Radiabolus disarms propaganda by putting it in the gallery
Art | by Gregory Beatty
Until Nov. 10
Probably the most famous military recruitment campaign in history is the “Uncle Sam” poster the United States used after it entered World War I in 1917. It depicted a stern, elderly white dude in “Stars & Stripes” attire, with his right index finger pointed out at the putative viewer with the caption “I Want YOU For U.S. Army”.
Communications technology was in its infancy then, so the army didn’t have a lot of tools at its disposal to attract recruits. With the poster, and a related WWI image of a young blonde woman named Columbia in a “Stars & Stripes” gown with her arms stretched out beseechingly, marketers were appealing to the patriotism of potential recruits.
That’s still an effective card for military recruiters to play. But as anyone with exposure to modern communications media knows, recruiters have a lot more options to deliver their message now.
That’s the starting point for Radiabolus — a collaborative exhibition by Robert Saucier and Toby Heys. Saucier hails from Montreal where he teaches at UQAM, while Heys teaches at Manchester School of Art in England. Together, they’ve assembled a collection of over 100 soundtracks from military recruitment ads that have aired on TV in over 30 countries in the past 40 years.
I’ll get to the soundtracks later. But first, a bit about the broader installation. Elsewhere on this page, you’ll see a picture of it. The pillar is part of the gallery, and the artists have used it as an anchor to pitch a tent — which is a common form of shelter when armies are in the field.
The tent is made from a parachute, which evokes the notion of elite paratroopers being dropped behind enemy lines to establish a covert position to undermine enemy defences and/or make contact with local resistance leaders. That impression is reinforced by five communications stations set up on metal crates around the tent.
The stations have no transmission capacity. But they do function like listening posts, at least to the extent that you can activate them and listen to the tracks that Heys and Saucier have compiled. To do that, though, you must adopt a bit of a military mindset and follow orders by punching in a four-digit code that, in classic espionage fashion, changes frequently to frustrate enemy efforts to decipher it.
In truth, I struggled a bit getting the right code punched into the panel at the right time. I didn’t sweat it, though, as it was opening night, and other people were activating the stations successfully, which permitted me to hear various tracks.
As noted, Radiabolus spans 40 years of advertising from 30-plus countries. NATO nations figure prominently in the playlist, not surprisingly, but countries such as Afghanistan, India, Israel, China, South Africa and Russia are also represented. The time-frame, too, is sufficiently broad to encompass various shifts in musical tastes and styles that have occurred over the decades.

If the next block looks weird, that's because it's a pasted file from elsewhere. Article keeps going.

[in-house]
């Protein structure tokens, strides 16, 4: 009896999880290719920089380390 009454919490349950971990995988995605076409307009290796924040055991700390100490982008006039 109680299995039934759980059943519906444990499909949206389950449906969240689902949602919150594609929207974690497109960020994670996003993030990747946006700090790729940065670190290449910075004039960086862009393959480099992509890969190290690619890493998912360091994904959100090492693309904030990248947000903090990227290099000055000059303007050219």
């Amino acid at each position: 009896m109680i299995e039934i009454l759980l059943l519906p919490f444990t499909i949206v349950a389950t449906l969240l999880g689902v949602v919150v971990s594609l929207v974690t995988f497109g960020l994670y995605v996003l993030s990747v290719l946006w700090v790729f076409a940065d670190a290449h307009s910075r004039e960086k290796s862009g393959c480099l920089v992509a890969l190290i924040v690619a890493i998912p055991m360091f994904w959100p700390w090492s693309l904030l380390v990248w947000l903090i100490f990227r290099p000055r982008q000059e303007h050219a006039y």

As originally broadcast, the soundtracks would’ve formed the backdrop for the visual narrative that marketers were intent on delivering. By stripping away those narratives, along with accompanying voiceovers, Saucier and Heys permit viewers to focus on the role played by music in the ads.
In visual media, music is usually employed to help set the emotional tone. Patriotism, I suspect, remains the top draw for armies looking to attract recruits. But depending on how you frame an ad, you could also appeal to a potential recruit’s sense of adventure, honour, justice, or even compassion (if you’re trying to sell the idea of the army as a defender of public order in times of crisis).
Music’s appeal isn’t limited to emotion, of course. It also has cultural cachet, with different genres, be it country, rock, metal, hip hop and whatnot, typically appealing to identifiable demographic groups.
As it happens, at least in countries that don’t have a draft or mandatory service requirement, armies are typically composed of men/women from identifiable demographic groups — underprivileged, visible minority and rural being the three largest. To effectively “target” them, prudent recruiters would presumably use music that was likely to appeal to them.
Radiabolus closes on Nov. 10 — the day before Remembrance Day. I don’t know if the timing is deliberate, but it’s appropriate. It’s not that the show is anti-military, or disrespectful to fallen soldiers in any way. But it does provide us with a strong reminder of the need to be aware of how those with a vested interest in promoting a military agenda — be it major players in our corporate economy, or hawkish politicians — market their vision to us.
It’s not limited to TV ads either. Just think of the link that’s been forged in recent years between the military and pro sports. Whether it’s honour guards, or “salute to veterans” days, or flyovers, such as those that occur before every Rider home game now, pro sports and the military, and the ideals they embody, are much more closely aligned than they once were.
That’s not necessarily bad. Just like the increased militarization of our police force isn’t necessarily bad — in certain circumstances. But bottom line is that when armies (and police) get involved, it usually means that other more civilized ways of settling a dispute, such as diplomacy and negotiation, have failed. And that’s always unfortunate.
I was reminded of that when sitting in a corner jotting down notes at the opening. With several people in the gallery, multiple sound stations were being activated at the same time, so that multiple audio excerpts were playing over each other, effectively battling for supremacy — just like real armies do.